Since the nation’s founding, more than 55 million immigrants from every continent have settled in the United States. With the exception of Native Americans, everyone living in this country is either an immigrant or the descendent of voluntary or involuntary immigrants.

Every wave of immigration in the United States has faced fear and hostility, especially during times of economic hardship, political turmoil, or war.

The United States Constitution does not give foreigners the right to enter the U.S., but once here, it protects them from government discrimination based on race and national origin. Immigrants work and pay taxes. Many immigrants have lived in this country for decades, married U.S. citizens, raised their U.S.-citizen children and served in the military. Laws that punish them violate their fundamental right to fair and equal treatment.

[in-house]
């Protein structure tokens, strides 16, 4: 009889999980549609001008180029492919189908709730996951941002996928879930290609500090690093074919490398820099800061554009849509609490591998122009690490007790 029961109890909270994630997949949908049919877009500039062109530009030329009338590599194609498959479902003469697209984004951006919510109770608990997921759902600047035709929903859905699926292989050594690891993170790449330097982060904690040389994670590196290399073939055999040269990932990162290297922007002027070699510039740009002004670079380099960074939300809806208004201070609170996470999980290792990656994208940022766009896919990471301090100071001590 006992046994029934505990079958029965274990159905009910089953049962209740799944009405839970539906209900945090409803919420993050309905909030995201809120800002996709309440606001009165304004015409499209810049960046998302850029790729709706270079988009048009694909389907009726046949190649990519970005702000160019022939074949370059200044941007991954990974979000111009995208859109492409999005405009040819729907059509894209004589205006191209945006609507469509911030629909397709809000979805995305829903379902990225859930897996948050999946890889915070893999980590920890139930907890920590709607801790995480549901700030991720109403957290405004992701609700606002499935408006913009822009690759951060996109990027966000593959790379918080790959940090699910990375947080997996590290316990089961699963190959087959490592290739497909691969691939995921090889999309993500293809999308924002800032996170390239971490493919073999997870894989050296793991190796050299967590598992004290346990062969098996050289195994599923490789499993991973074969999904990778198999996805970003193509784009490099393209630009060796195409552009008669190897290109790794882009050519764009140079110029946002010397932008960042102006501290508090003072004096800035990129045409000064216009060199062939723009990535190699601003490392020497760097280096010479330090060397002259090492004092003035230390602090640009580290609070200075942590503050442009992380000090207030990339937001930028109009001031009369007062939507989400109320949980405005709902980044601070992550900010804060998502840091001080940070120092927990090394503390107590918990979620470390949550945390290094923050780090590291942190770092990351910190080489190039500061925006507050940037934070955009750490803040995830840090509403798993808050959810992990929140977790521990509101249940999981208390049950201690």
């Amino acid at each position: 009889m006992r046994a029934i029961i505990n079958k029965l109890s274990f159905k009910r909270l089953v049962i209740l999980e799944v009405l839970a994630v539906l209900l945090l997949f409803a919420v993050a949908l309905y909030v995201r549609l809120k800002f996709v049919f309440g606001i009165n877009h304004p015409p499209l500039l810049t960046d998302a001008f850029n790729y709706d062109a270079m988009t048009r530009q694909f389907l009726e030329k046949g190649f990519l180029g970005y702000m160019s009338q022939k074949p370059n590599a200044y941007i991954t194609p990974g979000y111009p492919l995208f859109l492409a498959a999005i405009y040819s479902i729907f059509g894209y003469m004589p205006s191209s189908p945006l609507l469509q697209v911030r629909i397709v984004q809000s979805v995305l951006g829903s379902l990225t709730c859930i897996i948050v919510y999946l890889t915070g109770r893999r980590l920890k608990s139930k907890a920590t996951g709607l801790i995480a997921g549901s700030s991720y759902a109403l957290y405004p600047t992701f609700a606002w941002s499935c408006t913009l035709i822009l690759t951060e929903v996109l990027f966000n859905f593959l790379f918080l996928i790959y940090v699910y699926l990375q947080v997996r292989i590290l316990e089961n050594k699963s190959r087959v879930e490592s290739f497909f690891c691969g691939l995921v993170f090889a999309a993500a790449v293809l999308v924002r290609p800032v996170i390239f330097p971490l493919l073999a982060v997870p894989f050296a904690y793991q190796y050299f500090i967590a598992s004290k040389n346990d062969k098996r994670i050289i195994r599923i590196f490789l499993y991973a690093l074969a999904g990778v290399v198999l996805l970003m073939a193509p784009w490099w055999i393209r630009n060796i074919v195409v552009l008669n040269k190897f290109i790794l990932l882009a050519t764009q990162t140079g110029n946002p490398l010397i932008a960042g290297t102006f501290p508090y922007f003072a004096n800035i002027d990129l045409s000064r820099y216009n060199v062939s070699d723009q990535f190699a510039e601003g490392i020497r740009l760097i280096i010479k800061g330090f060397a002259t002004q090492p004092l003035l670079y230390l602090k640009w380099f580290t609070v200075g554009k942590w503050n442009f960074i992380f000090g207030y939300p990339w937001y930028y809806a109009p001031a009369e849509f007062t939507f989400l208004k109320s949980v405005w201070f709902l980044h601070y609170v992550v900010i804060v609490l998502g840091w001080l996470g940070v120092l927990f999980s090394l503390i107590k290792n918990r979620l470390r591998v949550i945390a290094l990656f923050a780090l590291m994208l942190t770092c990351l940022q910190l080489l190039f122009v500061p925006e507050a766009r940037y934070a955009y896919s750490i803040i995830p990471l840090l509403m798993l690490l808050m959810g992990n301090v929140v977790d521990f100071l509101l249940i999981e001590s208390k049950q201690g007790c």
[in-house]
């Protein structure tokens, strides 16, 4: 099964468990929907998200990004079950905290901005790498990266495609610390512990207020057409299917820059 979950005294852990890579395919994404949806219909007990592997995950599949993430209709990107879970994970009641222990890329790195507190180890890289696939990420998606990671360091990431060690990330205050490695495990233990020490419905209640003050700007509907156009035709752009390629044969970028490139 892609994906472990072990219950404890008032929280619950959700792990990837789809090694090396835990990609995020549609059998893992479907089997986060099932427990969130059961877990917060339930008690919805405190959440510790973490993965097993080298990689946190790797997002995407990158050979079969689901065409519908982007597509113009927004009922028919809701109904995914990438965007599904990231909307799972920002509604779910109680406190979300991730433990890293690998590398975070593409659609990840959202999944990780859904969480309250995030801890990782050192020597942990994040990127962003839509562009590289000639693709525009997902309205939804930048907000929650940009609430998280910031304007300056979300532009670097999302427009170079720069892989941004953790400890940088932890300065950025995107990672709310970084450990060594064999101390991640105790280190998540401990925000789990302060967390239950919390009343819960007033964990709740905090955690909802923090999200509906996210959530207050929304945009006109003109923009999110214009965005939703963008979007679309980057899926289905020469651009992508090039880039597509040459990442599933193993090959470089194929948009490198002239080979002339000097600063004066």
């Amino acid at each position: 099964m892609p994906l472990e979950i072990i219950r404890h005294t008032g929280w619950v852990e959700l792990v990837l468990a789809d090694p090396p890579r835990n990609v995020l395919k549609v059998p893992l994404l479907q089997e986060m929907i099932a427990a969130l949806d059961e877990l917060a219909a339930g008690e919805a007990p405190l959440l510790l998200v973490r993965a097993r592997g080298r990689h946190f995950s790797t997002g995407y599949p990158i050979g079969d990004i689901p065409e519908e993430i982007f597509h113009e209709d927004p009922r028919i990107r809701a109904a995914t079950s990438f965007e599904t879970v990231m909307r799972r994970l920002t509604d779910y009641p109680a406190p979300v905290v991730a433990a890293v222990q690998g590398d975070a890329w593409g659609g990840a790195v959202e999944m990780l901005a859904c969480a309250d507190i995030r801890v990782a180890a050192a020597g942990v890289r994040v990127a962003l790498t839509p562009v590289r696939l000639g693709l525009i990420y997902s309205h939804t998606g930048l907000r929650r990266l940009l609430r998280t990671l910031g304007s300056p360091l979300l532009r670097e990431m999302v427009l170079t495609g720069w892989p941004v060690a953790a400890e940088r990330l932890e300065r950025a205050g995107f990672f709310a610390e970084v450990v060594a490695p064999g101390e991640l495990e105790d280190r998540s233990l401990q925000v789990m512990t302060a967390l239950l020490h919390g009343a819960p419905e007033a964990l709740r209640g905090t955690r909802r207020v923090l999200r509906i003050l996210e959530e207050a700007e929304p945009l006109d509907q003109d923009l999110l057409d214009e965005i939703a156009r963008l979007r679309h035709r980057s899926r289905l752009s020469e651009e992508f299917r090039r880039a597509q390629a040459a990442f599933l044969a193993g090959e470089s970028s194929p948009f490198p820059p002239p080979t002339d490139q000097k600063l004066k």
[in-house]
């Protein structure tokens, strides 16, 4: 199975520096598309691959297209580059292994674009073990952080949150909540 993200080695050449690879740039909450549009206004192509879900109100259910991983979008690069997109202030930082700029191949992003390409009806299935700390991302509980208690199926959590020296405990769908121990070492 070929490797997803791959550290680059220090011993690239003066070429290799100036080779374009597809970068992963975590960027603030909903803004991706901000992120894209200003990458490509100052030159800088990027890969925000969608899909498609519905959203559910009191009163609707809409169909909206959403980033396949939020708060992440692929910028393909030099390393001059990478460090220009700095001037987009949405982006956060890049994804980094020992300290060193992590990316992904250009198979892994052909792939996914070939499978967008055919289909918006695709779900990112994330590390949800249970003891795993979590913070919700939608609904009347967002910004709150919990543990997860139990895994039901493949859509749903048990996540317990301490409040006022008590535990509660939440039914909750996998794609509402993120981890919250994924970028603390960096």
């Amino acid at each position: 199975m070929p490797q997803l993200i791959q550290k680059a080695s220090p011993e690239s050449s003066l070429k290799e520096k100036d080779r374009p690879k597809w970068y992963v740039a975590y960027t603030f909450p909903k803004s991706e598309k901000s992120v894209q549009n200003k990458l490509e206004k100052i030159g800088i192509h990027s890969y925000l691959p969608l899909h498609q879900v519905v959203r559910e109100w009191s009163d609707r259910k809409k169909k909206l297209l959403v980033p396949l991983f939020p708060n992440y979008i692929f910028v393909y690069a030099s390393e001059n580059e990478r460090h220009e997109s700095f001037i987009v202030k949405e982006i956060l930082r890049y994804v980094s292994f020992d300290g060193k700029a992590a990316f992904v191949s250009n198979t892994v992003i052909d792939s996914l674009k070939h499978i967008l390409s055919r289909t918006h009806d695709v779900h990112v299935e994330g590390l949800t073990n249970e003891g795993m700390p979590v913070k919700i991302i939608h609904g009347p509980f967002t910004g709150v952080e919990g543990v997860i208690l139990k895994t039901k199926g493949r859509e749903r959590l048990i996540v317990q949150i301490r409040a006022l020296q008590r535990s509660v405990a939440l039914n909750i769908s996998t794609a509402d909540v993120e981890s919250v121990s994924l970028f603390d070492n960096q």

The ACLU has been one of the nation’s leading advocates for the rights of immigrants, refugees and non-citizens, challenging unconstitutional laws and practices, countering the myths upon which these laws are based.

Immigrants’ Rights in Oregon

Oregon’s original Constitution protected only white males, both immigrant and native born. It gave property rights only to white foreigners, barred African Americans from moving to the state, and specifically prohibited African Americans and Chinese Americans from the right to vote. Between the 1920s and the 1970s, these various provisions were repealed.

In 1987, with the help of the ACLU and other advocacy groups, the Oregon legislature passed ORS 181.850 which prohibits local law enforcement officers from enforcing federal immigration laws that target people based on their race or ethnic origin when those individuals are not suspected of any criminal activities.

The ACLU of Oregon has been an outspoken critic of anti-terrorism measures passed since September 11, 2001 that unfairly single out immigrants.

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